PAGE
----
Pushing the medical model of depression and anxiety and stating it is just because of how a person’s brain is wired may disempower people and make it feel absolute. Calling depression and anxiety terminal and over prescribing antidepressants and benzodiazepines is not improving peoples lives. If it was, we would see a much better overall effectiveness and lessening of symptoms after taking these prescriptions. What if instead we taught people about how the brain works and what is in their control. We focus on their strengths and exceptions to their challenges. We listen and offer comforting support. We tell them their struggles do not have to last forever.


Citations


Breilmann, J., Girlanda, F., Guaiana, G., Barbui, C., Cipriani, A., Castellazzi, M., Bighelli, I., Davies, S. J., Furukawa, T. A., & Koesters, M. (2019). Benzodiazepines versus placebo for panic disorder in adults. The Cochrane database of systematic reviews, 3(3), CD010677. https://doi.org/10.1002/14651858.CD010677.pub2

Huberman , A. (2021, August 23). Understanding & Conquering Depression | Huberman Lab Podcast #34. YouTube. Retrieved January 13, 2023, from https://www.youtube.com/watch?v=Xu1FMCxoEFc&t=112s

Kelley, A. (2020, April 16). Americans are taking more anti-anxiety medication and antidepressants during coronavirus pandemic: Report. The Hill. Retrieved January 13, 2023, from https://thehill.com/changing-america/well-being/mental-health/493125-increase-in-anti-anxiety-medication-antidepressants/

Khan, A., & Brown, W. A. (2015, October). Antidepressants versus placebo in major depression: An overview. World psychiatry : official journal of the World Psychiatric Association (WPA). Retrieved January 13, 2023, from https://www.ncbi.nlm.nih.gov/pmc/articles/PMC4592645/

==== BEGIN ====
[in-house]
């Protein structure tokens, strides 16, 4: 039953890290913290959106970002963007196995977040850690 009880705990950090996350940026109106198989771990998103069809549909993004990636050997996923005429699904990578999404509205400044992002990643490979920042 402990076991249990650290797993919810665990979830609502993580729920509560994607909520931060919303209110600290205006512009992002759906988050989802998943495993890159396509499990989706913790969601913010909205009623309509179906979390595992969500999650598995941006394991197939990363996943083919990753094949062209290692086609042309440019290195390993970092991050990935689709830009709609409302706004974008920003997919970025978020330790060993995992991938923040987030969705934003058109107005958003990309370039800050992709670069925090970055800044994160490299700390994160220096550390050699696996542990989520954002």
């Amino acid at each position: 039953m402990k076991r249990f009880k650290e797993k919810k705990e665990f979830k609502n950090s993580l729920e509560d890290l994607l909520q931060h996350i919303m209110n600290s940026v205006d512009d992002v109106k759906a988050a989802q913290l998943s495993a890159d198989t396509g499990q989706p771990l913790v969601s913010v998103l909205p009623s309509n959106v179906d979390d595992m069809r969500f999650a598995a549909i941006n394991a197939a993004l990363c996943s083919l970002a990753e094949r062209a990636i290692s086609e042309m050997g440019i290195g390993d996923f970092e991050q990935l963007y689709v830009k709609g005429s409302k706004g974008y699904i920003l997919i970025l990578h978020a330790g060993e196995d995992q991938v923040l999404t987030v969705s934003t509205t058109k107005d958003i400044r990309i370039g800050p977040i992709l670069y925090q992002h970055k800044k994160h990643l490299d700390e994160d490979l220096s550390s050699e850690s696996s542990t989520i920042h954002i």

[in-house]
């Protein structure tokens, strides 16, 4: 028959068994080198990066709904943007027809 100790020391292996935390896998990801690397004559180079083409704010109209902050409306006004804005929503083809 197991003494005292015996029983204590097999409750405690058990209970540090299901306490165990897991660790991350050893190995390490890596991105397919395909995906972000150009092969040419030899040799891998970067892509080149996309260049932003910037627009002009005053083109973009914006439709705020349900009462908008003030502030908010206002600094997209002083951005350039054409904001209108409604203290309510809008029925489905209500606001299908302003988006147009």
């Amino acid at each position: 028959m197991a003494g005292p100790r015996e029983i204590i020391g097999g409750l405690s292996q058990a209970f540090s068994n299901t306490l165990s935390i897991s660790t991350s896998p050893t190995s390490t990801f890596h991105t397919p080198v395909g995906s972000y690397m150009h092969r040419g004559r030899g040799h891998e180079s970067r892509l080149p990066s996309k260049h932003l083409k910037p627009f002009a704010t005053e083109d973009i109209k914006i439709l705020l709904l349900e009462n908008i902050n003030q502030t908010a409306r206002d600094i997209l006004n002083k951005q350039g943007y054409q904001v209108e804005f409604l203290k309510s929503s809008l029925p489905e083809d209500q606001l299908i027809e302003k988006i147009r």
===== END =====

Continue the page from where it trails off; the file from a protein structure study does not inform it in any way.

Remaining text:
Mundell, E. J. (2017, August 16). Antidepressant use in U.S. soars by 65 percent in 15 years. CBS News. Retrieved January 13, 2023, from https://www.cbsnews.com/news/antidepressant-use-soars-65-percent-in-15-years/

NHS DATA: 41% rise in antidepressant prescribing to children aged 5-12 since 2015. Mad In America. (2022, May 28). Retrieved January 13, 2023, from https://www.madinamerica.com/2022/05/nhs-data-41-rise-antidepressant-prescribing-children-aged-5-12-since-2015/

Sarangi, A., McMahon, T., & Gude, J. (2021, June 21). Benzodiazepine misuse: An epidemic within a pandemic. Cureus. Retrieved January 13, 2023, from https://www.ncbi.nlm.nih.gov/pmc/articles/PMC8294026/

Sarangi, A., McMahon, T., & Gude, J. (2021, June 21). Benzodiazepine misuse: An epidemic within a pandemic. Cureus. Retrieved January 13, 2023, from https://www.ncbi.nlm.nih.gov/pmc/articles/PMC8294026/

Sleeping Pills and Minor Tranquillisers. Mind. (n.d.). Retrieved January 13, 2023, from https://www.mind.org.uk/information-support/drugs-and-treatments/sleeping-pills-and-minor-tranquillisers/comparing-benzodiazepines/

Sugarman, M. A. (2019, September 12). Are you taking ssris? antidepressants for anxiety. Anxiety.org. Retrieved March 2, 2023, from https://www.anxiety.org/how-effective-are-antidepressants-treating-anxiety

U.S. Department of Health and Human Services. (2022). Major depression. National Institute of Mental Health. Retrieved January 13, 2023, from https://www.nimh.nih.gov/health/statistics/major-depression

U.S. Department of Health and Human Services. (n.d.). Any anxiety disorder. National Institute of Mental Health. Retrieved January 13, 2023, from https://www.nimh.nih.gov/health/statistics/any-anxiety-disorder#part_2576



Video Recommendations


The Myth of Low-Serotonin and Antidepressants- Dr. Mark Horowitz



This is the number one video I would recommend people watch if they are interested in this topic.


To better understand depression, I recommend watching or listening to the podcast by Dr. Andrew Huberman titled Understanding and Conquering Depression